GMAC Paints Vivid Picture Of The Changing Face Of Biz Ed


Undergraduate Major

“Popular fields of study vary in different country contexts,” Hazenbush and Schoenfeld write, “with business being among the top fields in many key markets. There is notable variation globally in the proportion of bachelor’s earners who go on to earn a master’s degree.” Bachelor’s-equivalent enrollments increased globally by about 14% in the five years between 2013 and 2018, from 133 million to 152 million, GMAC reports; meanwhile, the GMAT pipeline is growing younger: In the last 10 years, total exams taken by those under 25 has grown from 42% to 52%. In 2019, 33% of examinees had not yet completed their undergraduate degree — with more than half of those who are still undergraduates hailing from China. About 1 in 5 undergraduate exams are taken by U.S. citizens.

Undergraduate examinees primarily send their GMAT score reports to business master’s programs, GMAC writes, which makes sense because across world regions “the greatest proportion of undergraduate GMAT examinees are business majors.” That includes the world region with the highest number of undergraduate GMAT examinees — East and Southeast Asia, where 7 in 10 are business majors. Similarly, most undergrad examinees in the U.S. (72%) and Western Europe (68%) are business majors, as well. There is more variation in other world regions: 47% in Central and South Asia are business majors, for example, while 37% are engineering/computer science majors; in Canada, 50% are business majors, followed by social science (20%), engineering/computer science (13%), and science (13%).

“Most undergraduates who pursue GME say they had always planned to pursue GME at this particular point in their educational journey (63%), though business majors are more likely to say this (65%) than other majors,” GMAC reports. “Compared with business majors, nonbusiness majors are more likely to say that what triggered their consideration of GME was that they wanted to apply for a job, but they lacked the required skills or degree to be competitive, including 39% of art/humanities majors, 39% of social science majors, and 37% of science majors.

“A majority of undergraduate candidates say school prestige/ranking and geographic location influence their application decision, and after candidates have applied and received their decisions, the most important factors influencing their enrollment decision are school prestige/ranking, core curriculum, geographic location, and faculty reputation.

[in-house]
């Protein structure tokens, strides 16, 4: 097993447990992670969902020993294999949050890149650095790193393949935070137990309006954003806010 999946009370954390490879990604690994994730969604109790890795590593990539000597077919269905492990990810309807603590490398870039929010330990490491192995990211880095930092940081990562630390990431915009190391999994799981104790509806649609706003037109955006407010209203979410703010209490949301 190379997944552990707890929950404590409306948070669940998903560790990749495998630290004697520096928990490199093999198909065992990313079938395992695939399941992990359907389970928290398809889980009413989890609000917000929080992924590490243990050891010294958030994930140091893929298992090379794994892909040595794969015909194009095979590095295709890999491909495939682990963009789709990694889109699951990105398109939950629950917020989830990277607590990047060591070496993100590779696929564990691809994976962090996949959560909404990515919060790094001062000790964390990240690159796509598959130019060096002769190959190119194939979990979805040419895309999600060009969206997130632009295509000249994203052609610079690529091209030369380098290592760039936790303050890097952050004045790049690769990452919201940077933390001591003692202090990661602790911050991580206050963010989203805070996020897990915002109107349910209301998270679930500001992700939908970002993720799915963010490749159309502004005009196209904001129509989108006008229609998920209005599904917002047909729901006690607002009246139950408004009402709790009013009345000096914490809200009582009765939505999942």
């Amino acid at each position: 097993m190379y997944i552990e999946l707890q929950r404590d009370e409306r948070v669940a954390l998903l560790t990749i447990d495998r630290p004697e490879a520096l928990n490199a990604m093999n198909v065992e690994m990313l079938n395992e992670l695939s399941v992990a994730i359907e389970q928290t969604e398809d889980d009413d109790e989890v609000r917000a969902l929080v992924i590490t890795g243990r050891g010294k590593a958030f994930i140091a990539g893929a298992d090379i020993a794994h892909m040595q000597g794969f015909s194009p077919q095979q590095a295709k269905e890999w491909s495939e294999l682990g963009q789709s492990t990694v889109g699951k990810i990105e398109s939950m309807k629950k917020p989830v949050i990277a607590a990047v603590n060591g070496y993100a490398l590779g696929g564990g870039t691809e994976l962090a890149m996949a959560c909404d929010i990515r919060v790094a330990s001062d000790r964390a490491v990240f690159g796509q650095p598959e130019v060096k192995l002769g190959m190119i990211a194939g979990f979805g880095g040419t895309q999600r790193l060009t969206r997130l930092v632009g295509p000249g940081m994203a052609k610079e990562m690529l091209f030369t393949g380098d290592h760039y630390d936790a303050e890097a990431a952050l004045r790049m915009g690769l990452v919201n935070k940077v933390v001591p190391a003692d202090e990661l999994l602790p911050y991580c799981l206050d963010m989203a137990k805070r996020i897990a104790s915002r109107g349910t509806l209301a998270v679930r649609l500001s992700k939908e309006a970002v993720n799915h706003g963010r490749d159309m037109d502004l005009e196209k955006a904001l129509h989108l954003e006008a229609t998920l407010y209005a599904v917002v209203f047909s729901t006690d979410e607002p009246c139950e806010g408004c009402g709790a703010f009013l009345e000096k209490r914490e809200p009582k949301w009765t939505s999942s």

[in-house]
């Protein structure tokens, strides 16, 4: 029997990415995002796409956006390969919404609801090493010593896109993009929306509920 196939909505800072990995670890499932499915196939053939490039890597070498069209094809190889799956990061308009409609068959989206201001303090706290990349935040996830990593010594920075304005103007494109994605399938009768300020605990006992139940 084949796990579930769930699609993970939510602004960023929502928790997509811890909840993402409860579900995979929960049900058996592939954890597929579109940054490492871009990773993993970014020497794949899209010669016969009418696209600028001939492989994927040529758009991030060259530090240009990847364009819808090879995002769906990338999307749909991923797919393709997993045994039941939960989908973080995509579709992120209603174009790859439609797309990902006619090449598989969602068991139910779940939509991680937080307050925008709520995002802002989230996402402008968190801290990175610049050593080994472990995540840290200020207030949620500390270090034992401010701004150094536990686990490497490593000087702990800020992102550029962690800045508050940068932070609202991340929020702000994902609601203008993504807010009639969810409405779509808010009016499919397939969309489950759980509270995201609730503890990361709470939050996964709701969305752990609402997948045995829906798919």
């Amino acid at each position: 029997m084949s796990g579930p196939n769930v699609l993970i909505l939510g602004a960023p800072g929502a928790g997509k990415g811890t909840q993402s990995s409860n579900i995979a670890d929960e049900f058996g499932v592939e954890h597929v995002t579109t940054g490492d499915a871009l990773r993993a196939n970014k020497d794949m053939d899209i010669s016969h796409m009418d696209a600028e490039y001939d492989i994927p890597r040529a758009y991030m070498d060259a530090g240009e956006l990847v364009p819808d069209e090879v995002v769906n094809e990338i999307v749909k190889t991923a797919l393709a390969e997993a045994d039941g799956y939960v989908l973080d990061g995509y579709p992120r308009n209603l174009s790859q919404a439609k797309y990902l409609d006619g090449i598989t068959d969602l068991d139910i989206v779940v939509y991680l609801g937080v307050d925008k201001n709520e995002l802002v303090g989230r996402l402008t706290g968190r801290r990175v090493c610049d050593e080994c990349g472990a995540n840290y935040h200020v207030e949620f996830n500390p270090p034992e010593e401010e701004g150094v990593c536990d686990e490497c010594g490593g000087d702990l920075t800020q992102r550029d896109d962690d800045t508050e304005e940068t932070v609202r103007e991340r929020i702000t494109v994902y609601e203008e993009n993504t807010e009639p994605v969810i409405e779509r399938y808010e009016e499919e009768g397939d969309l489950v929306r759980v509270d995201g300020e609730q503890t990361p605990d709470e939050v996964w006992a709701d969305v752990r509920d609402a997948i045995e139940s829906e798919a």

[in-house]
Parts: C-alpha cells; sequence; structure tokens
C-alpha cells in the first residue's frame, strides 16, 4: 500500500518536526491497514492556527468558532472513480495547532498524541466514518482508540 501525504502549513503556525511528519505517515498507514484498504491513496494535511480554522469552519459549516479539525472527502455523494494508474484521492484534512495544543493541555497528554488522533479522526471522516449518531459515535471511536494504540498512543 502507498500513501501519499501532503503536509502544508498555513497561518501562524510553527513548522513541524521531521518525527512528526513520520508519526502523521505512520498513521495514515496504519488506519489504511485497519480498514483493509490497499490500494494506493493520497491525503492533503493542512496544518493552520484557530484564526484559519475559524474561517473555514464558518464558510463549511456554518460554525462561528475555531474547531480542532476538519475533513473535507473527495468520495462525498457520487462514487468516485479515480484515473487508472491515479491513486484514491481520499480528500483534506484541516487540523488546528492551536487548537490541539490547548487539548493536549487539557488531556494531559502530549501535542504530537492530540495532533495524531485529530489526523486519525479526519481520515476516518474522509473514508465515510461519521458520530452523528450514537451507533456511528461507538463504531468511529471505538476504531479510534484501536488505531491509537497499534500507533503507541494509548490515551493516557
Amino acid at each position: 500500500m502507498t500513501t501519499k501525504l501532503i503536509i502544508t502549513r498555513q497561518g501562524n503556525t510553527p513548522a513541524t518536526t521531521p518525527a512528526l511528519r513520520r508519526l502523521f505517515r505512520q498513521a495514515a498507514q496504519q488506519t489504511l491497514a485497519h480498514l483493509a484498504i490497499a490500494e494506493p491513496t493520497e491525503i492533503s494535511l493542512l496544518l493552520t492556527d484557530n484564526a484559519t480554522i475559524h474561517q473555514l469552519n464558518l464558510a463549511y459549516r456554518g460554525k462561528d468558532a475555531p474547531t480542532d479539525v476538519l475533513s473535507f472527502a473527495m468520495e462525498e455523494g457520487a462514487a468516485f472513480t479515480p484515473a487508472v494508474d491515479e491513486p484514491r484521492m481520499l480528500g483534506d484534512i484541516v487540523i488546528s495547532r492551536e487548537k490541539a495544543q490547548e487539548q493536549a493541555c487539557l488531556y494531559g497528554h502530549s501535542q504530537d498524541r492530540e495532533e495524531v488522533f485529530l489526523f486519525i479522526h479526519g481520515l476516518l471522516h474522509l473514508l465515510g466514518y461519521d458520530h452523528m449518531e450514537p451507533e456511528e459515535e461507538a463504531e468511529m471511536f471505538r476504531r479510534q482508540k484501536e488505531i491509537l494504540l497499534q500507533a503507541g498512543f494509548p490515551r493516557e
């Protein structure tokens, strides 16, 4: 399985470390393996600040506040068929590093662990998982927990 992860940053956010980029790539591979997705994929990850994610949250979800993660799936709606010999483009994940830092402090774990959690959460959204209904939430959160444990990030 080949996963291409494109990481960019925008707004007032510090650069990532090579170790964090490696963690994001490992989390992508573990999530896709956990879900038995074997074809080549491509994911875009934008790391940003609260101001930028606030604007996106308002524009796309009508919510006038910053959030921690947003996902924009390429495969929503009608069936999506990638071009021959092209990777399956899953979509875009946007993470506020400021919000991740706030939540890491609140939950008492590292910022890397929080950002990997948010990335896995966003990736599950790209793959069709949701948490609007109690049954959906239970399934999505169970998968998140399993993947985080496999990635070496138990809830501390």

“Undergraduates’ curricular interests tend to correspond with their major.
For example, art/humanities majors are more likely than other majors to say marketing and communications is a ‘must-have,’ while engineering/computer science and science majors are more likely to gravitate toward business analytics/data science. International management/business is at the top of social science majors’ lists, while business majors are more likely than others to express interest in corporate finance.”

Those happiest with their GME experience: surprisingly, not undergraduate business majors. While 66% of business majors rated the value of their GME as outstanding or excellent, 72% of science majors and 70% of engineering/computer science majors did so (see table above). And once all is said and done, what are the top career goals for the new graduate business degree holders? Among all majors, most (35%) say they want to work for a company for which they can travel internationally, with similar numbers seeking to obtain an executive-level position (32%), get a raise or higher salary (31%), manage people (31%), and manage projects (31%). Among business majors, travel wins again (34%), followed by obtaining an executive position (30%), getting a raise/bump in salary (30%), managing people (29%), and obtaining a senior-level position (29%) — see table below.

Read GMAC’s full Diversity in Graduate Management Education 2020 report here.

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